Saving scraps from your veggies may look like a lot of trouble for little return. But this simple sustainability practice will reward you with delicious broth and save you money.
Higher food costs in recent months mean that trashing the hairy ends of onions, carrots, etc., is like tossing loose change in the garbage. Saving them in a freezer bag (that can be reused) is similar to keeping a coin jar to catch the dimes, nickels, and pennies that line your pockets.
The easiest way to transform your veggie scraps into a nutritious and tasty broth is with an Instant Pot or slow cooker. In under an hour, the Instant Pot makes quarts of mineral-rich broth free of preservatives and excess sodium.
This broth is superior to store-bought options in all respects. Plus, you’ll end up wasting fewer vegetables that you’ve grown or purchased.
Soups, of course, are a no-brainer use for veggie broth. You can also put it to work in grain cookery, fish poaching, or braising.
How to save veggie scraps
To get started, you’ll need a gallon size zip bag. Every time you prep vegetables, throw the odds and ends into the bag and put it in the freezer. When it’s full, it’s time to prepare your broth.
Cook from scratch often? You may fill the bag in two weeks. It can take longer if you order meal delivery or eat meals mostly prepared outside the house. (As Covid days drag on and on, home-cooking is ever the norm.)
The bag of veggie scraps will last in the freezer for up to six months. Please don’t remove the bag from the freezer and let it sit on the counter while you’re shaving and chopping.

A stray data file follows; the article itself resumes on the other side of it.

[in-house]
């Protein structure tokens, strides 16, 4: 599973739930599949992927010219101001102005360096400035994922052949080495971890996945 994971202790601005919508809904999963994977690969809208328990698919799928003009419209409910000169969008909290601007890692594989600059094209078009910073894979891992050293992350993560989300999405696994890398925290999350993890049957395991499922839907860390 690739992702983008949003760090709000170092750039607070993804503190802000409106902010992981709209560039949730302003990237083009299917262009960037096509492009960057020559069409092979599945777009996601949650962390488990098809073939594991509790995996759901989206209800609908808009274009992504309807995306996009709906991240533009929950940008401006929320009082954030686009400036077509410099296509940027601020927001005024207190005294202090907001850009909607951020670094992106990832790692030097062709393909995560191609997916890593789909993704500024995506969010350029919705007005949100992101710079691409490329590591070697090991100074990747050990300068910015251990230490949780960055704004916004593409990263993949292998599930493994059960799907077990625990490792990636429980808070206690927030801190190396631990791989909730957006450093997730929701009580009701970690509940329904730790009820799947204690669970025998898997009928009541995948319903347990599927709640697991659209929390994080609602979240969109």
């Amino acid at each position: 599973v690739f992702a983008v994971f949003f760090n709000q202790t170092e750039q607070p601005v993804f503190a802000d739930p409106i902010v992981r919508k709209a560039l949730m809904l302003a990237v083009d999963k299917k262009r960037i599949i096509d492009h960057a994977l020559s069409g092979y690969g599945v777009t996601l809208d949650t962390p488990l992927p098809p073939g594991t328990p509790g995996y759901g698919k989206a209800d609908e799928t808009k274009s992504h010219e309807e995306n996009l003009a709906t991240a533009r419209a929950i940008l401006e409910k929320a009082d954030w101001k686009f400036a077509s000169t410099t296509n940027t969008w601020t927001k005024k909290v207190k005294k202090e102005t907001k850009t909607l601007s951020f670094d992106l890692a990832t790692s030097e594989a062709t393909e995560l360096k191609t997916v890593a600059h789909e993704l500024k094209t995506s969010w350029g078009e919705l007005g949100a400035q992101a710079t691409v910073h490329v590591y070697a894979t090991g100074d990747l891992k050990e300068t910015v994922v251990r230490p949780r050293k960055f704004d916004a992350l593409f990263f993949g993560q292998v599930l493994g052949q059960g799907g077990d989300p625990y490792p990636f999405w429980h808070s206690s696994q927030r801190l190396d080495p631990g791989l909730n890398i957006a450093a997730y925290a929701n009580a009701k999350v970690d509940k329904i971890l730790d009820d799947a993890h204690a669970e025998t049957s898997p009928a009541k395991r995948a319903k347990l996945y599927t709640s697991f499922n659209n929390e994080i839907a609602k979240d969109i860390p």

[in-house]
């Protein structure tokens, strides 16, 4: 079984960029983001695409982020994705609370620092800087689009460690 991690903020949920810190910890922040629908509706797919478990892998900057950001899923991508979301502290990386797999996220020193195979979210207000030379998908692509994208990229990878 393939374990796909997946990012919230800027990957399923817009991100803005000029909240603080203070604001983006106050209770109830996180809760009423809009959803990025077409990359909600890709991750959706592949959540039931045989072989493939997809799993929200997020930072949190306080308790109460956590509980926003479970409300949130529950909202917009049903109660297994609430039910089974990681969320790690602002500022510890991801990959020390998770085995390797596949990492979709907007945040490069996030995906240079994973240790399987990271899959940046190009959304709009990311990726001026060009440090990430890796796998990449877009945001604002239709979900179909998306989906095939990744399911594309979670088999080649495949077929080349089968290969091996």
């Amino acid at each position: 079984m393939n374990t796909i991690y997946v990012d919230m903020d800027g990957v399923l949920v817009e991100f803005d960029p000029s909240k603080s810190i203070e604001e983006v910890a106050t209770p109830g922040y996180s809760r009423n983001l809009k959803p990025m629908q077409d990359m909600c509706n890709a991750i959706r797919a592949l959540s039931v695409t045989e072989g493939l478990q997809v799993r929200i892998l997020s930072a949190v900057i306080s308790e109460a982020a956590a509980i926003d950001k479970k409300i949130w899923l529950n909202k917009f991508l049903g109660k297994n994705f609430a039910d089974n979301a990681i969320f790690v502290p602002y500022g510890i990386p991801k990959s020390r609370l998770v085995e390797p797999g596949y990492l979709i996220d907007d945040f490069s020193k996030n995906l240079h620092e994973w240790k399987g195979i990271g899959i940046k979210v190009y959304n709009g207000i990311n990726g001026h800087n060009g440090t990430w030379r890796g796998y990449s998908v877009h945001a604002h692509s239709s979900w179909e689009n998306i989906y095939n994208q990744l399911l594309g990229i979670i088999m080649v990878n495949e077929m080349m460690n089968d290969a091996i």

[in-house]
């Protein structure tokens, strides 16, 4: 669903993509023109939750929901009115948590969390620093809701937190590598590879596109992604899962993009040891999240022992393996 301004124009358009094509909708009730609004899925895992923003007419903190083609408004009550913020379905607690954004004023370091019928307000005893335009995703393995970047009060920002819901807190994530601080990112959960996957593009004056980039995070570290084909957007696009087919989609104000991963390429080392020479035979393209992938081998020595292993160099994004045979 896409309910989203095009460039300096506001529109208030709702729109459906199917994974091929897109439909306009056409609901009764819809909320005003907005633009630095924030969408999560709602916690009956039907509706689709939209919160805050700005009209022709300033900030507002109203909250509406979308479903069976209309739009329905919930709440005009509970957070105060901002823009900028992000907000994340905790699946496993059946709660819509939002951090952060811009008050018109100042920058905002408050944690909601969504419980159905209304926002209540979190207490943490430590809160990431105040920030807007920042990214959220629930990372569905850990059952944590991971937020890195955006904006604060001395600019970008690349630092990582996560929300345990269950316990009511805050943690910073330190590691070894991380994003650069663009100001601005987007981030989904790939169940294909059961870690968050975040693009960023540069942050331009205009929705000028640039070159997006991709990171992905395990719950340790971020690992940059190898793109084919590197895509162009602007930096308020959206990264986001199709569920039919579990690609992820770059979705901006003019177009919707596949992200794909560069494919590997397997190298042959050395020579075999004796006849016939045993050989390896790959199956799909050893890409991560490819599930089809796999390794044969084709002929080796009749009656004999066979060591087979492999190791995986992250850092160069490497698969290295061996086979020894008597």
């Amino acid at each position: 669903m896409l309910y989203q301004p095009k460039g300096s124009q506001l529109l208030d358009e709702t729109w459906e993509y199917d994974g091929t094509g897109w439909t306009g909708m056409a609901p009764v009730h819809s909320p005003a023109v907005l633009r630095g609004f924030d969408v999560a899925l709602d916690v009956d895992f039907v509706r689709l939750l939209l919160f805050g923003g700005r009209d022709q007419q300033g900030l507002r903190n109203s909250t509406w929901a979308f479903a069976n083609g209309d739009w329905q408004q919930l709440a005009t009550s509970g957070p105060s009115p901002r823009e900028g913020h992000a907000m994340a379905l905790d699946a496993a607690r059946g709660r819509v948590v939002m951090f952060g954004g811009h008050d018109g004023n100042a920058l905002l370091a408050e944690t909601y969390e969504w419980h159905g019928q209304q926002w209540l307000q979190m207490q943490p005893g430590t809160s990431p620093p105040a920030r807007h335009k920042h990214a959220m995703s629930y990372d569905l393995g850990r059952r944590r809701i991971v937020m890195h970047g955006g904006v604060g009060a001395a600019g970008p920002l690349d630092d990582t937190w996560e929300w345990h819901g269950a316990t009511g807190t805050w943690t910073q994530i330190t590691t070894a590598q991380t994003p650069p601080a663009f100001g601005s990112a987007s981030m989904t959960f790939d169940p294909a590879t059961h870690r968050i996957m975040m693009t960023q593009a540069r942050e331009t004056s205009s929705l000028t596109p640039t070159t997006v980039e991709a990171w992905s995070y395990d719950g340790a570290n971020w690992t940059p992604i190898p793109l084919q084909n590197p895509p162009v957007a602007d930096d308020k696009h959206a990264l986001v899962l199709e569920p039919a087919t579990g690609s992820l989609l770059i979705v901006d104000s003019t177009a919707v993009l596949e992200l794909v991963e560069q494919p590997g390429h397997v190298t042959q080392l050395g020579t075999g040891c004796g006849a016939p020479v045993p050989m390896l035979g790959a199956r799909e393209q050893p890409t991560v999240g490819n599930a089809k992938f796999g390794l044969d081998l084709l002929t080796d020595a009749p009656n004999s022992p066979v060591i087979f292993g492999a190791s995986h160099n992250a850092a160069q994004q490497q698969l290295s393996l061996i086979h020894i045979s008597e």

Once you’re finished with prep, pull the bag out and add the veggie refuse all at once. This method avoids previously frozen scraps thawing and turning to mush.
Can I save all of my veggie scraps?
Yes, but not all will make a good broth. Use clean scraps from washed vegetables. You don’t want broth with an off-putting, earthy flavor!
Best types of veggie scraps for broth
- Onions and shallots: skins and ends
- Carrots: peels and ends
- Celery: ends and leaves
- Garlic: papery skins and trim
- Parsnips: peels and ends
- Turnips: peels and ends
- Leeks: ends and trim
- Green onion: ends and trim
- Tomatoes: cores and trim
- Sweet potatoes: peels and ends
- Tender herbs: parsley and cilantro
Any vegetable starting to go off in your refrigerator is fair game for broth. Just don’t use moldy or completely rotten veggies. (Those can be composted, and you can cut off the rotten part and freeze the good piece.)
Worst veggie scraps for broth
Some veggies will cloud your broth. Others can give it a bitter taste or strange color.
⯀Bitter, not better
- Cruciferous veggies: broccoli, cauliflower, kale, cabbage, Brussels sprouts